Understanding Physics!



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Physics Lectures for the Interested Public

These public physics lectures are targeted towards interested laypersons and are offered by the Department of Physics in collaboration with RWTHextern.

No special knowledge of physics is required for this lecture series. Physics experiments will be conducted during some of the events.

The events will be moderated by Professor Christopher Wiebusch and Professor Christoph Stampfer.

Admission is free of charge. Registration is not required. The requirements of the current Coronavirus Protection Ordinance apply to all events.

When? Saturdays
Where? Lecture Hall H03, C.A.R.L., Claßenstraße 11
Time 11am to 12:30pm
Language German

Saturday, November 13, 2021, 11:00am

Understanding Physics: The Sensors on Our Smartphones - A Small Physics Lab in Your Pocket With the Phyphox App

Dr. Sebastian Staacks, 2nd Institute of Physics A, RWTH Aachen University

Why do our smartphones have so many sensors and how do they work? What do they tell us about elevators, the railroad power grid, and airplane bathrooms? How do you measure the speed of sound with a smartphone?
These questions will be answered by phyphox app developer Dr. Sebastian Staacks. Developed at RWTH, phyphox provides easy access to the sensors on our smartphones so we can use them for physics experiments. With over two million installations worldwide, phyphox has already found its way into Physics classes in many places. But cell phone sensors also tell us a lot about our surroundings in everyday life. In addition to many example experiments, the functionality and the actual purpose of the sensors will be explained.


Saturday, November 20, 2021, 11:00am

On the Trail of Dark Matter – A New Generation of Experiments

Professor Dr. Alexander Schmidt, Physics Institute III A, RWTH Aachen University

Physicists have known for decades that there is an unknown type of matter in the universe that is much more abundant than the matter we know. Dutch astronomer Jan Hendrik Oort developed this hypothesis as far back as 1932. The latest astronomical observations also confirm the existence of dark matter. But what does this matter, which has had a major influence on the development of the universe, consist of? So far, it has not been possible to study dark matter in experiments. A new generation of experiments could soon change this. Is a breakthrough imminent in the next few years? In the lecture, this dark matter mystery, from its beginnings to the current state of research, will be illuminated in a way that is easy to understand.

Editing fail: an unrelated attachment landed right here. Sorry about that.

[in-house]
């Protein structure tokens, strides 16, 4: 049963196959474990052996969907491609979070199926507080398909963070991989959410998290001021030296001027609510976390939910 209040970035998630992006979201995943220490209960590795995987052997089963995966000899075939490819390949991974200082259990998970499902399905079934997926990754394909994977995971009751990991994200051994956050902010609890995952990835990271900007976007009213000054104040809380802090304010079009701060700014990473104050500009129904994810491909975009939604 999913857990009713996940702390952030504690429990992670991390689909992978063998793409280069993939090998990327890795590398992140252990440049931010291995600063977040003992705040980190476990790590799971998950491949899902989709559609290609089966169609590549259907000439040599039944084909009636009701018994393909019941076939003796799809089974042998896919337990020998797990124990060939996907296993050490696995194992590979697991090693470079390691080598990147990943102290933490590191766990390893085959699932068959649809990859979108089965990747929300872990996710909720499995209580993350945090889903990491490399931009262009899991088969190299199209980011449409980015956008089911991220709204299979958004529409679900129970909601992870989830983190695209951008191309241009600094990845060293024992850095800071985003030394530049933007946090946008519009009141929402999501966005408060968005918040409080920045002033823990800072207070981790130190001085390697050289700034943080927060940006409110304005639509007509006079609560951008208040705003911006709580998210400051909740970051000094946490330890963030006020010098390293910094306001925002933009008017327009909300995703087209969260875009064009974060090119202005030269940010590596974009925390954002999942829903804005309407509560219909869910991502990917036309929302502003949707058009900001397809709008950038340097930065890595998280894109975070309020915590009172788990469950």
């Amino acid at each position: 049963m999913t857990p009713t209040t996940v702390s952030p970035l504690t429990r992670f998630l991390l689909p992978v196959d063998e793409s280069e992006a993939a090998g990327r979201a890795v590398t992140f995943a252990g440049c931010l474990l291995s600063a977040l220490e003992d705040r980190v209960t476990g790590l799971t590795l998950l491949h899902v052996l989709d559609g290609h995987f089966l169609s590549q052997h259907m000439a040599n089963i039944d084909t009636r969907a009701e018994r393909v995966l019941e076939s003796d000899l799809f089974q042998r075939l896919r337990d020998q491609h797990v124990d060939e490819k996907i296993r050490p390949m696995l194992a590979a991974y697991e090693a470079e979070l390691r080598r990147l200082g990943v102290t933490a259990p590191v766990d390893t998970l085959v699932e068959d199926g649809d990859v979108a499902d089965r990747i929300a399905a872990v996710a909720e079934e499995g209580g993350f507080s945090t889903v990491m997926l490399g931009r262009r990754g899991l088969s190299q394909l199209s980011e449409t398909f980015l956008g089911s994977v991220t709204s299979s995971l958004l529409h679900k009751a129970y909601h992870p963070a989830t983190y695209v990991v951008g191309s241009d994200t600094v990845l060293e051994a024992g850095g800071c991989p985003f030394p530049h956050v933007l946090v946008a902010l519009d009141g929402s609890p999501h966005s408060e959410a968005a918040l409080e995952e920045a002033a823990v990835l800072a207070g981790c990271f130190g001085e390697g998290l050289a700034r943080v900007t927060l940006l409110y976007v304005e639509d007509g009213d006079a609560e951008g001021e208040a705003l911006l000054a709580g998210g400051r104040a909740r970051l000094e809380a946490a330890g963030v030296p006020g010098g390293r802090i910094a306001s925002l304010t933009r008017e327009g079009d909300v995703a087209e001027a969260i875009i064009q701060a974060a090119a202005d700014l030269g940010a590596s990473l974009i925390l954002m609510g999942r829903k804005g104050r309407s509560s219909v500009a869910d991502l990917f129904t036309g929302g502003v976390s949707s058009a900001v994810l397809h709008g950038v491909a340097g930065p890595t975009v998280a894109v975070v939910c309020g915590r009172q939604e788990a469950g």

Saturday, November 27, 2021, 11:00am

New Kinds of Crystals – How Moiré Interference Leads to New States of Matter

Professor Dr. Dante Kennes, Institute for Theory of Statistical Physics, RWTH Aachen University.

Recently, the idea of twisting layers of two-dimensional crystals on top of each other has revolutionized solid-state research. A small twist leads to a geometric effect known as a moiré pattern, which can be used to control kinetic energy scales in solids. New experiments demonstrate that this trick can control superconductivity, quantum anomalous Hall phases, and topological phases of matter in an unprecedented way. However, it is believed that even more flexible control will be possible in the future, and even more exotic phases of matter may await discovery.



Saturday, December 4, 2021, 11:00am

The 2021 Nobel Prize in Physics – Lecture on the Outstanding Research Awarded the 2021 Nobel Prize

Lecturers from RWTH's Department of Physics.

The winners of the 2021 Nobel Prize in Physics were announced on October 5. If the topic has interesting connections to research undertaken at RWTH, a lecture on this topic will be organized at short notice on this date in early December. The announcement will be made via the RWTH websites and in the previous lectures.